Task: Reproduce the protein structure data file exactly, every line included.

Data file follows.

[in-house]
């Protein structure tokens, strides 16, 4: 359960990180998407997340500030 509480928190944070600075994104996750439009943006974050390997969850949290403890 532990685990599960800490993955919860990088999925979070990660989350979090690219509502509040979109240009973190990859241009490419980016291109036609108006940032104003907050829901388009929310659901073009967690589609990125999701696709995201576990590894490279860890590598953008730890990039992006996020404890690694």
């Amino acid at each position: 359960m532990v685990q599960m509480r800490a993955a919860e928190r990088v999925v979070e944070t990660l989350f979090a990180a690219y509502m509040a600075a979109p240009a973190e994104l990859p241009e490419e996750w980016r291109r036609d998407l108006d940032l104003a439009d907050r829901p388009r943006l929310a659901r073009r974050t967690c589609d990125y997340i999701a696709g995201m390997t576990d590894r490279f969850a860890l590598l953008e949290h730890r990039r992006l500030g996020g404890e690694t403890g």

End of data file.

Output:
[in-house]
């Protein structure tokens, strides 16, 4: 359960990180998407997340500030 509480928190944070600075994104996750439009943006974050390997969850949290403890 532990685990599960800490993955919860990088999925979070990660989350979090690219509502509040979109240009973190990859241009490419980016291109036609108006940032104003907050829901388009929310659901073009967690589609990125999701696709995201576990590894490279860890590598953008730890990039992006996020404890690694």
């Amino acid at each position: 359960m532990v685990q599960m509480r800490a993955a919860e928190r990088v999925v979070e944070t990660l989350f979090a990180a690219y509502m509040a600075a979109p240009a973190e994104l990859p241009e490419e996750w980016r291109r036609d998407l108006d940032l104003a439009d907050r829901p388009r943006l929310a659901r073009r974050t967690c589609d990125y997340i999701a696709g995201m390997t576990d590894r490279f969850a860890l590598l953008e949290h730890r990039r992006l500030g996020g404890e690694t403890g």